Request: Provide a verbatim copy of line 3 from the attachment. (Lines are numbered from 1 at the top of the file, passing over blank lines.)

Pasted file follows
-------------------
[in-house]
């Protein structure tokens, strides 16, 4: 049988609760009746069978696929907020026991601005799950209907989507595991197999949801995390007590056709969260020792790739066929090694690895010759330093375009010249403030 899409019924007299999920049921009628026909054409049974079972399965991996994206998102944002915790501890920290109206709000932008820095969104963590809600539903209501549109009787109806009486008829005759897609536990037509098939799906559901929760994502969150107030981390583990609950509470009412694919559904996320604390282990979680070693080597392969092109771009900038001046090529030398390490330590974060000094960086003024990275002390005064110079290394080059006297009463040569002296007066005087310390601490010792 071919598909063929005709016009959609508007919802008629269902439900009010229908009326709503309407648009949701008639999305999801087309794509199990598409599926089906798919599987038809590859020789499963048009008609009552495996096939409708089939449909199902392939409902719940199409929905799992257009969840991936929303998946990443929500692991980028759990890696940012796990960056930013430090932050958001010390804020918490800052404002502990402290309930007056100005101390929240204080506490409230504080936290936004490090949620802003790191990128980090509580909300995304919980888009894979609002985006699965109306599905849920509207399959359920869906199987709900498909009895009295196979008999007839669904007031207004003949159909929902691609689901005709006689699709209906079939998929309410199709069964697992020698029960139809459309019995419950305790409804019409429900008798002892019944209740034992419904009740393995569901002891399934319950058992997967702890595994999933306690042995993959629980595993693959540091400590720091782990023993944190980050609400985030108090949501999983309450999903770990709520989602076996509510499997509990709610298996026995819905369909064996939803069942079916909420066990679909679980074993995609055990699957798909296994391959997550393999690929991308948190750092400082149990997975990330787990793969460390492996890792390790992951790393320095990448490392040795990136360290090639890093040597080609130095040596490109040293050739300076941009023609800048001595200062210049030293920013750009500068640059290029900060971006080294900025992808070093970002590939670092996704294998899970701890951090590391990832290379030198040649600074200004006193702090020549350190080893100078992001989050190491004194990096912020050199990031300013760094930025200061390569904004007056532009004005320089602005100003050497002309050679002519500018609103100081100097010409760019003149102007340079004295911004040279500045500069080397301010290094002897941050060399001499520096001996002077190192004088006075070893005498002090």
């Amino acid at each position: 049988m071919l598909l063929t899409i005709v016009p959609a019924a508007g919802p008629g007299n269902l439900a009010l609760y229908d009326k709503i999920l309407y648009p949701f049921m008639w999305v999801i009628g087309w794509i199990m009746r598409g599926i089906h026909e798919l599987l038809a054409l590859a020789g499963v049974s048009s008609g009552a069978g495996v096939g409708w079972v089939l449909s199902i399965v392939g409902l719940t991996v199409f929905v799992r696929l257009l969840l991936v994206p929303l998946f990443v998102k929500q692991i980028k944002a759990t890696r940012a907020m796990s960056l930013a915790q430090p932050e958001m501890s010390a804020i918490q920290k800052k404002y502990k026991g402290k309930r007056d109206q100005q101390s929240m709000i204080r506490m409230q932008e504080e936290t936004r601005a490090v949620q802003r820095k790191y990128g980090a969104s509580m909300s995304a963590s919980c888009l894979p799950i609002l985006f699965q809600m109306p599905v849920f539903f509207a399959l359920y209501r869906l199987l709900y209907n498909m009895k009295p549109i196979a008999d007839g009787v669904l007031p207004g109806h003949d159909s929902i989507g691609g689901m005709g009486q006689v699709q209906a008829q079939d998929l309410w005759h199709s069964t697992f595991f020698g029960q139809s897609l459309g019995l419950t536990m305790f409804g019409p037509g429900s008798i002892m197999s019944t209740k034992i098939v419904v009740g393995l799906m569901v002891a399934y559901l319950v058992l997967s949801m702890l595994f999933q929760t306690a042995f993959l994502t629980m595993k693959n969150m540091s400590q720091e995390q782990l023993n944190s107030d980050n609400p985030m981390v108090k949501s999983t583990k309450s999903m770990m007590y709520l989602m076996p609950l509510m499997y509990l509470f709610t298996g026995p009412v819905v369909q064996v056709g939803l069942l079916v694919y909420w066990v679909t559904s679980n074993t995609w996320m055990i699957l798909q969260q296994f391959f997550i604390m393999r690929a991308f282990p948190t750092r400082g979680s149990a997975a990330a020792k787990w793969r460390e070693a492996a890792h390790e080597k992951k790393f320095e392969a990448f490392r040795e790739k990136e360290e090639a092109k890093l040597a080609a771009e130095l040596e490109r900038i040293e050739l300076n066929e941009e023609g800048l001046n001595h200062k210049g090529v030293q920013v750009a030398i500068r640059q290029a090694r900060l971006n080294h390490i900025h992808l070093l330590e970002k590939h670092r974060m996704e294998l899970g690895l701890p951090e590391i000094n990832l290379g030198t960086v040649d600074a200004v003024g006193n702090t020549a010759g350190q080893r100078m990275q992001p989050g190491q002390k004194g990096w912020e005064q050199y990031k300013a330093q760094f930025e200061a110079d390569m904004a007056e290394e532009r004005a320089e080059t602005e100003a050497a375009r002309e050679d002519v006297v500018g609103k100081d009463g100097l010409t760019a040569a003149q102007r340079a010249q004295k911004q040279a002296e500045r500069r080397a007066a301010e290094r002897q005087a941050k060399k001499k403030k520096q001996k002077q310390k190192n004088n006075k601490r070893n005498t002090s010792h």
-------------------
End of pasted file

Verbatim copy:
């Amino acid at each position: 049988m071919l598909l063929t899409i005709v016009p959609a019924a508007g919802p008629g007299n269902l439900a009010l609760y229908d009326k709503i999920l309407y648009p949701f049921m008639w999305v999801i009628g087309w794509i199990m009746r598409g599926i089906h026909e798919l599987l038809a054409l590859a020789g499963v049974s048009s008609g009552a069978g495996v096939g409708w079972v089939l449909s199902i399965v392939g409902l719940t991996v199409f929905v799992r696929l257009l969840l991936v994206p929303l998946f990443v998102k929500q692991i980028k944002a759990t890696r940012a907020m796990s960056l930013a915790q430090p932050e958001m501890s010390a804020i918490q920290k800052k404002y502990k026991g402290k309930r007056d109206q100005q101390s929240m709000i204080r506490m409230q932008e504080e936290t936004r601005a490090v949620q802003r820095k790191y990128g980090a969104s509580m909300s995304a963590s919980c888009l894979p799950i609002l985006f699965q809600m109306p599905v849920f539903f509207a399959l359920y209501r869906l199987l709900y209907n498909m009895k009295p549109i196979a008999d007839g009787v669904l007031p207004g109806h003949d159909s929902i989507g691609g689901m005709g009486q006689v699709q209906a008829q079939d998929l309410w005759h199709s069964t697992f595991f020698g029960q139809s897609l459309g019995l419950t536990m305790f409804g019409p037509g429900s008798i002892m197999s019944t209740k034992i098939v419904v009740g393995l799906m569901v002891a399934y559901l319950v058992l997967s949801m702890l595994f999933q929760t306690a042995f993959l994502t629980m595993k693959n969150m540091s400590q720091e995390q782990l023993n944190s107030d980050n609400p985030m981390v108090k949501s999983t583990k309450s999903m770990m007590y709520l989602m076996p609950l509510m499997y509990l509470f709610t298996g026995p009412v819905v369909q064996v056709g939803l069942l079916v694919y909420w066990v679909t559904s679980n074993t995609w996320m055990i699957l798909q969260q296994f391959f997550i604390m393999r690929a991308f282990p948190t750092r400082g979680s149990a997975a990330a020792k787990w793969r460390e070693a492996a890792h390790e080597k992951k790393f320095e392969a990448f490392r040795e790739k990136e360290e090639a092109k890093l040597a080609a771009e130095l040596e490109r900038i040293e050739l300076n066929e941009e023609g800048l001046n001595h200062k210049g090529v030293q920013v750009a030398i500068r640059q290029a090694r900060l971006n080294h390490i900025h992808l070093l330590e970002k590939h670092r974060m996704e294998l899970g690895l701890p951090e590391i000094n990832l290379g030198t960086v040649d600074a200004v003024g006193n702090t020549a010759g350190q080893r100078m990275q992001p989050g190491q002390k004194g990096w912020e005064q050199y990031k300013a330093q760094f930025e200061a110079d390569m904004a007056e290394e532009r004005a320089e080059t602005e100003a050497a375009r002309e050679d002519v006297v500018g609103k100081d009463g100097l010409t760019a040569a003149q102007r340079a010249q004295k911004q040279a002296e500045r500069r080397a007066a301010e290094r002897q005087a941050k060399k001499k403030k520096q001996k002077q310390k190192n004088n006075k601490r070893n005498t002090s010792h």